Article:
China can’t mass produce modern chips yet, but it is a matter of time

China can’t mass produce modern chips yet, but it is a matter of time

The United States has been investigating China’s Huawei. Huawei recently presented a modern 5G smartphone with an advanced 7nm chip. With that, Huawei seemed to be able to work around the sanctions the US have imposed to keep China from modern chip technology. According to U.S. Commerce Secretary Gina Raimondo, there is no evidence that the Chinese can mass produce modern chips.

Since 2019, Huawei has been on a list with many other Chinese companies barred from access to modern high-end chip equipment and software from the United States. In addition, the U.S. has put pressure on the Dutch government to impose an export ban on modern EUV machines of ASML towards China. This prevents China from having the necessary equipment to produce modern chips.

Surprisingly, Huawei recently presented a modern 5G smartphone with a 7nm chip. Something that technically should not be possible because you need an EUV machine to produce 7nm chips. Further investigation revealed that this 7nm chip was designed by Huawei’s subsidiary HiSilicon and produced by Chinese chip manufacturer SMIC. However, SMIC does not have EUV machines but it does have DUV chip machines from the previous generation. According to Raimondo, SMIC cannot yet mass-produce 7nm chips.

How did SMIC produce 7nm chips on older machines?

So SMIC has managed to produce wafers at 7nm with these older machines. All chips of 12nm and above are basically produced on these machines. Anything below 12nm is usually produced on an EUV machine. Huawei did just present the Huawei Mate 60 Pro with a powerful 7nm chip. SMIC remains silent on how they produced this chip.

However, there is an obvious way. For that, we need to dive a little deeper into how chips are produced. Chips are produced in wafers and then cut into pieces where each piece is a unique chip. Not every chip on a wafer eventually works; we are dealing with such small components that some chips simply fail during production. Therefore, chip production is only profitable if the yields are good. Which means the amount of chips on a wafer that actually work. The higher the yields the more margin the chip manufacturer can make on the chips.

Huawei and SMIC are developing new technology to get the older machines to produce chips at 7nm. At this moment, the yields are probably very low, so most chips on the wafer are not good enough to be used. Still, some chips on each wafer will succeed. This allows Huawei to produce these chips at a higher cost, but not in large numbers. Which is what Raimondo is saying, China cannot mass-produce these chips.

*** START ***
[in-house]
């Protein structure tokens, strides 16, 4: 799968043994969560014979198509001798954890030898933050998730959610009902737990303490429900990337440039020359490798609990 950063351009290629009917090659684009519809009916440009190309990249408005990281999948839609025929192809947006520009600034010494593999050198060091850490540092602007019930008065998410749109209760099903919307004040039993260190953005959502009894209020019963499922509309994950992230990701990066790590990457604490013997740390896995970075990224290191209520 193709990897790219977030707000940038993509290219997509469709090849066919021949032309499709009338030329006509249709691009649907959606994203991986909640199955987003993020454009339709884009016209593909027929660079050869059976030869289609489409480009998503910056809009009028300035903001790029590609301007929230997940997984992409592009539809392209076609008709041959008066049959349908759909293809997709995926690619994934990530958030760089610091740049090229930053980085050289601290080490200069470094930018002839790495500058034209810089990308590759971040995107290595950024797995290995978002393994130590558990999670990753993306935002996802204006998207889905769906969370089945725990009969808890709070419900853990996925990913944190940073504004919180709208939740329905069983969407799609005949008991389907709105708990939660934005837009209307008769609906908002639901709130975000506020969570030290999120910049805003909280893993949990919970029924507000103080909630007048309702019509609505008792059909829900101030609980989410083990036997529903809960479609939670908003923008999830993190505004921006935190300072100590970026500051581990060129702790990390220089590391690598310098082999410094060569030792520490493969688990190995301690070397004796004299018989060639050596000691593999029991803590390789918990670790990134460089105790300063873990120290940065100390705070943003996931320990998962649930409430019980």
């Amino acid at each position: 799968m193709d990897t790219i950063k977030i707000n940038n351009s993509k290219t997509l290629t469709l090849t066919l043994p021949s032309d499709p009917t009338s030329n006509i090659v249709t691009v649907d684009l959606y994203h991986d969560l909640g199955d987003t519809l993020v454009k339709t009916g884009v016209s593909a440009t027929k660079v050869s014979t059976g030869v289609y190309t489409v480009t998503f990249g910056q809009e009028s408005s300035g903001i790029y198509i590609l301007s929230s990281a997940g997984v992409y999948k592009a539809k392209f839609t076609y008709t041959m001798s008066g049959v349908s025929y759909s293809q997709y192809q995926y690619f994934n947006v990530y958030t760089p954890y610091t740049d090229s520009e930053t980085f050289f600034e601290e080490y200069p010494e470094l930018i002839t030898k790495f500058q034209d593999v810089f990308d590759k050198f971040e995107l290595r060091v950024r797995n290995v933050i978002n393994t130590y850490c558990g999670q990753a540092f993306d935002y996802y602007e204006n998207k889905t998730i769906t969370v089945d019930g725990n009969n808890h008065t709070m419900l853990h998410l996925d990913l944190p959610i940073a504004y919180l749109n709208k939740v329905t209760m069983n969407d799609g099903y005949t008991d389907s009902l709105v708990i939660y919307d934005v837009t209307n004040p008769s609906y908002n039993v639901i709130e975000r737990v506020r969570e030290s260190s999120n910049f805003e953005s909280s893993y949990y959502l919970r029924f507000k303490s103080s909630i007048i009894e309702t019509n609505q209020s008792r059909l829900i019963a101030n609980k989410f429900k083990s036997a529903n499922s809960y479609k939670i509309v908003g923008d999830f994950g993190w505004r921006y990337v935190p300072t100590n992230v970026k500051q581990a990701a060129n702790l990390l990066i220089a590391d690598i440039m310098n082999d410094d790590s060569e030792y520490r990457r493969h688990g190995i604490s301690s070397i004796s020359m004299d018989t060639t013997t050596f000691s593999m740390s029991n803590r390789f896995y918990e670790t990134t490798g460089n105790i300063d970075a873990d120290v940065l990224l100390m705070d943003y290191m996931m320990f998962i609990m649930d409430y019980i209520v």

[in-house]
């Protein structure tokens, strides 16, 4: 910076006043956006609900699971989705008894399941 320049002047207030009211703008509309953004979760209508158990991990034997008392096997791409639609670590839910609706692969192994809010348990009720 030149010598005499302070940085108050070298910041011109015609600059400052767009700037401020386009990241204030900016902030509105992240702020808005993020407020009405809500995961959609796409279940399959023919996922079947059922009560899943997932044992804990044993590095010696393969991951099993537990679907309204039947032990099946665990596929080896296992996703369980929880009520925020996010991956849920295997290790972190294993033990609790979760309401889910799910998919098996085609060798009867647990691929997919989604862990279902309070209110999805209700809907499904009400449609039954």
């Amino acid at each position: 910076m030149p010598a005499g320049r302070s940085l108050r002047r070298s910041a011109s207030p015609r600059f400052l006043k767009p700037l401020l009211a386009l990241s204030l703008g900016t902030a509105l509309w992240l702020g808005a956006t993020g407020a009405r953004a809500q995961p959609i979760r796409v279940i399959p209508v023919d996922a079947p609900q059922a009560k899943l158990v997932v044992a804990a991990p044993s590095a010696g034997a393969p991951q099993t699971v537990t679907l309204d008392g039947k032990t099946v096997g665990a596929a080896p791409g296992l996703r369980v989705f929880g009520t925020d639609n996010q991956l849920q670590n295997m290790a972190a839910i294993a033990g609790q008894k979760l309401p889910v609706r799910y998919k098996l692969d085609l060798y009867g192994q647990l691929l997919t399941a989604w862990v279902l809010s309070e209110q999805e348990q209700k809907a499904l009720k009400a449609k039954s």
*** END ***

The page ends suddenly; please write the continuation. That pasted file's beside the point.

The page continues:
Therefore, we suspect that the new Huawei Mate 60 Pro that contains this chip will not go on mass sale. However, Huawei and SMIC will continue to develop new technology to improve the yields. They already succeeded in producing a 7nm chip, which was the most challenging step. Improving the yields is the next step. If they succeed in that, they will be able to produce a lot more modern chips than before.

Taiwanese TSMC is already producing chips at 3nm, which are basically even faster and more energy efficient than chips at 7nm. For this, TSMC does use EUV machines.

Export ban forces China to innovate

Ultimately, the question is whether imposing an export ban on chip technology towards China will work. It certainly works in the short term, but in the long term, China could even become superior. Since China cannot have modern chips, but there is a tremendous amount of innovation taking place in the country, they are forced to invest hundreds of billions in developing their own chip technology.

For China, it is very important that they continue to have modern chips. That is why they are investing heavily, which may provide an alternative in the long run. Whether they will succeed in this is hard to predict, but they have already dropped from 12nm to 7nm. That is already beyond expectations. One must remember that Intel also thought they could design and produce competitive chips without EUV. Intel has gone back on that strategy, but that does not mean it is impossible.